By Mike Pound
JOPLIN, Mo. —
Boy, talk about time flying.
That’s one of the things that probably ran through Bruce Seesengood’s mind when he surveyed the wreckage — on the night of May 22 — of what used to be his Quality Jewelry and Repair shop at 2322 S. Main St.
Bruce got into the jewelry and repair business full time about four or five years ago. In addition to an interest in that sort of thing, he also collects and deals in clocks — particularly, large, antique and valuable grandfather clocks.
The tornado that took out Bruce’s store also took out many of his clocks, including about 20 valuable antique grandfather clocks that were lined along the front wall of his building. Most of those clocks, Bruce said, “just exploded” in the storm.
Not all of the clocks in Bruce’s store were destroyed. Many of them managed to ride out the storm, and a few of them were still running when he found them.
“No matter what happens, I guess, time goes on,” Bruce said.
It’s that time-goes-on deal, I think, that prompted Bruce to call and invite me to his new shop, located in the 800 block of South Main Street, just across from Smith’s Floor Store, to take a look at a few of his clocks.
I got to Bruce’s new store at about 10:30 Wednesday morning. Standing with Bruce in the store was a formidable guy who looked very familiar.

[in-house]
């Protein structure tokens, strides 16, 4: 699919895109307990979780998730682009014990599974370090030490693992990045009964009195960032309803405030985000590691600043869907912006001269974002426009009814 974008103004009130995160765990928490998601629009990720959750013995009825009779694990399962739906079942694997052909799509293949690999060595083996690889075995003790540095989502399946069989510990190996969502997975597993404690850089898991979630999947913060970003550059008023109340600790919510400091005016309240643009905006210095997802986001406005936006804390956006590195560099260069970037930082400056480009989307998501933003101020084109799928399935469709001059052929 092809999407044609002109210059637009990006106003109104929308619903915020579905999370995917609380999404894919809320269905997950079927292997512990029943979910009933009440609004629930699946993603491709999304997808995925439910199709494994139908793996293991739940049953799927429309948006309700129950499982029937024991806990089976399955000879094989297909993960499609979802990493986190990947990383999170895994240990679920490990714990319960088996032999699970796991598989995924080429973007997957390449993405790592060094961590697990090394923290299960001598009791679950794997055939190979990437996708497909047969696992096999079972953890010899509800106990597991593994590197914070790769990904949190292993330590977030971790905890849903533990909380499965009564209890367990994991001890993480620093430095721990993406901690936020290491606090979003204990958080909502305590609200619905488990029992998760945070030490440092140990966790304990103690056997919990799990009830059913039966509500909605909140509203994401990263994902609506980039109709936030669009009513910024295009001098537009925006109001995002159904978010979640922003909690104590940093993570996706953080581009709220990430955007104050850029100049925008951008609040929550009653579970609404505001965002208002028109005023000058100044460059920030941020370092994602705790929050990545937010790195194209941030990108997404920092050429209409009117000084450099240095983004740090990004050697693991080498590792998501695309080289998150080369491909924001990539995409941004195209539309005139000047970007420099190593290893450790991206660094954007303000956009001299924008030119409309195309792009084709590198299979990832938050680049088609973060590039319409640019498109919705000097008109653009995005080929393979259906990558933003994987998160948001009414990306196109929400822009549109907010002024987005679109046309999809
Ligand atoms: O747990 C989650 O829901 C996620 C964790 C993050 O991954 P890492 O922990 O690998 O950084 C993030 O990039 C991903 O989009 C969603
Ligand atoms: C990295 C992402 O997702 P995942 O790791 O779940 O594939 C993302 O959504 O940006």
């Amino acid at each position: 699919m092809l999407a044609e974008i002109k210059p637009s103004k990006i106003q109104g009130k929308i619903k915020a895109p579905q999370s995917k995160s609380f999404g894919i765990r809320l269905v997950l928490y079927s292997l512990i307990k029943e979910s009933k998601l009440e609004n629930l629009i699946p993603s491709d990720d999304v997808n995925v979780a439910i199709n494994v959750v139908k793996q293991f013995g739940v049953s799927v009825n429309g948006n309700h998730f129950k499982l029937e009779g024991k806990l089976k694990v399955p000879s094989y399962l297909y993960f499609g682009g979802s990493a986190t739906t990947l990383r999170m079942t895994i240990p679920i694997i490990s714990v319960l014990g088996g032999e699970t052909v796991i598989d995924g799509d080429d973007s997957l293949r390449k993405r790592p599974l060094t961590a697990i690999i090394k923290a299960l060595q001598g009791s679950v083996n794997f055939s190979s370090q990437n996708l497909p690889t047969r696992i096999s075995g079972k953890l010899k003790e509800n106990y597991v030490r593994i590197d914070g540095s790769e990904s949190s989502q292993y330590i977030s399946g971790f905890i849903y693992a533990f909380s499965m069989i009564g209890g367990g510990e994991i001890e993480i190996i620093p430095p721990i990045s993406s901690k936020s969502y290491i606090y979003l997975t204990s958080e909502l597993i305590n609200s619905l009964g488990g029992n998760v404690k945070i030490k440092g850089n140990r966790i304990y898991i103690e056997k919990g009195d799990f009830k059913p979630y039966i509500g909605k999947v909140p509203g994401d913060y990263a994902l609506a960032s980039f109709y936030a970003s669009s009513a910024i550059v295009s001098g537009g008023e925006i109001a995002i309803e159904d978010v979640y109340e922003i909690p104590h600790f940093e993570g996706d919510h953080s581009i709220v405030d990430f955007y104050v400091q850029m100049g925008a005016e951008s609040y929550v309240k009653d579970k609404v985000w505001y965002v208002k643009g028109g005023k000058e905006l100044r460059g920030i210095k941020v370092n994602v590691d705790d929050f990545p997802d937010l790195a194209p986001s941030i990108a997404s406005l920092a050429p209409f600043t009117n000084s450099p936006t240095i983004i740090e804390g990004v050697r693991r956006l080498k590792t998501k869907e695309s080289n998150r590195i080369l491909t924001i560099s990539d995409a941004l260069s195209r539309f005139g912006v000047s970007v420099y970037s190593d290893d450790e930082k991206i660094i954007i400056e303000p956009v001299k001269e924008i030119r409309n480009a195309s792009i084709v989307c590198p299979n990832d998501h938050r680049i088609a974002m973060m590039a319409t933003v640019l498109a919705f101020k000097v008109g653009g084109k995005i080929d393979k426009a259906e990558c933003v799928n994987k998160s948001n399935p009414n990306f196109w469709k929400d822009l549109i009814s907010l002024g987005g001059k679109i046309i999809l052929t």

“You look familiar,” I said in that brilliant observational manner that I possess.
“I should. You chased me around the police department looking for news long enough,” the formidable guy said.
The formidable guy was former Joplin police Chief Larry Tennis. I hadn’t talked to Larry since the mid-1980s, when I was trying to be a TV reporter. In retrospect, Larry looked pretty much the same as he did all those years ago. I wonder how he does that.
Bruce, Larry and I had a nice time sitting around chatting. We talked about the storm and the things we have seen and the stories we have been told. We talked about people we know and how they are faring. And we talked about Joplin.
After a time, Bruce showed me one of the grandfather clocks that survived the tornado. The wood around the face of the clock had been chipped, and there were the sort of scratches and marks you would expect to find on a grandfather clock that has been tossed about in an EF-5 tornado. But somehow, the clock was working.
Bruce said that when he found the clock, it was in horrible shape. It was dirty, and so much mud and debris had gotten inside the clock that he couldn’t open the door to wind it.
“It would have never stopped running at all if we could have gotten the door open sooner,” Bruce said.
Eventually, he did get the door open, and he was able to wind the clock and do some minor repairs. The clock now stands tall against one of the walls in Bruce’s new shop. It’s a proud looking clock. It’s got some rough spots. It’s got some scars. It’s been through a lot, but for the most part the clock is an impressive testament to the hard work that created it and further testament to the care and hard work that restored it.
It also underscores what Bruce said earlier: Time goes on.
Joplin is a lot like that clock. Right now Joplin has some rough spots. OK, right now Joplin has some incredibly rough spots. It also has a host of scars, and it’s been through a lot. But Joplin is still working, and with a little help and a lot of hard work, it will once again stand tall.
Yep, time goes on.
And so does Joplin.